Rice: NFL uncovered his ‘brutal truth’
The former Ravens star running back opens up about what led him to commit domestic violence
Former Ravens running back Ray Rice said Wednesday that the 2014 domestic-violence incident that cost him his NFL career “uncovered the brutal truth” of his life: that he had sacrificed his duties as a partner, father and Christian to become a better football player.
Speaking in Lynchburg, Va., at Liberty University’s convocation, in one of his most public conversations about his experiences in the years since the release of footage showing him punching his then-fiancee in an Atlantic City, N.J., casino elevator, Rice opened up about his lifelong encounters with violence and his reckoning with them.
“I had it all wrong,” Rice said of his priorities. “I had football, family, then God. Reverse that order. It’s supposed to be God, family and then whatever comes after.”
Rice, 30, said his childhood did not excuse his misdeeds, but that it “definitely played a part” in who he became. His father was killed in a drive-by shooting when he was 1, and his mother’s subsequent marriage was marred by verbal abuse, he said.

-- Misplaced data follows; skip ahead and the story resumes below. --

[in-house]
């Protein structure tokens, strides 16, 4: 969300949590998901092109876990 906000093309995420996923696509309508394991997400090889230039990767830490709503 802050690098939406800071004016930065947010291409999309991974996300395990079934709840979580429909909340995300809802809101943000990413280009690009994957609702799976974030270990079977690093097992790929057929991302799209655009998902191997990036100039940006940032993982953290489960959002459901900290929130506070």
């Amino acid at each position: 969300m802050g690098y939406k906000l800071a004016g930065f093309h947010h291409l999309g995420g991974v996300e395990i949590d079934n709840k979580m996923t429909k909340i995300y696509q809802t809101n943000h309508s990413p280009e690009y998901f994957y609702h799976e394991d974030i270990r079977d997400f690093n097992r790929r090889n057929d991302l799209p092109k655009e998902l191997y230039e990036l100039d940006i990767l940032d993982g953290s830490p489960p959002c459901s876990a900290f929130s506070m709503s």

“I remember my mom basically becoming something that she wasn’t,” Rice said. So, sports became his “blanket,” hiding him from problems at home and leading him to football stardom and a college scholarship at Rutgers.
Still, he now says he considers his childhood “lost.”
“‘Man up’ is a very cliche term,” he said. “How can you be a man, and you never knew what it meant to be a boy?”
When Rice declared early for the NFL Draft after his junior season with the Scarlet Knights, everything about his life changed. He recalled going back to New Rochelle, N.Y., during college and finding a home with no bed he could sleep in. When he turned pro, he said he had a balance of minus-$600 in his bank account.
But after signing with the Ravens, he had a six-figure bank account. Whenever he felt down, he thought retail therapy would help ease the pain. Even his girlfriend at the time, Janay Palmer, now his wife, whom he had known since high school, was moved to “the backburner of things in my life,” he said. “I’m just not proud of that, because she’s the one who stuck with me through thick and thin.”
Rice went on to play six seasons with the Ravens, making the Pro Bowl three times and winning Super Bowl XLVII in 2013. But he acknowledged that he spent more time “trying to be the man” and not enough trying to be “a man.” Sports stars are too often mistaken for “godly figures,” he said, and the deterioration of his public image after his Atlantic City incident forced him to realize that he wasn’t “perfect.”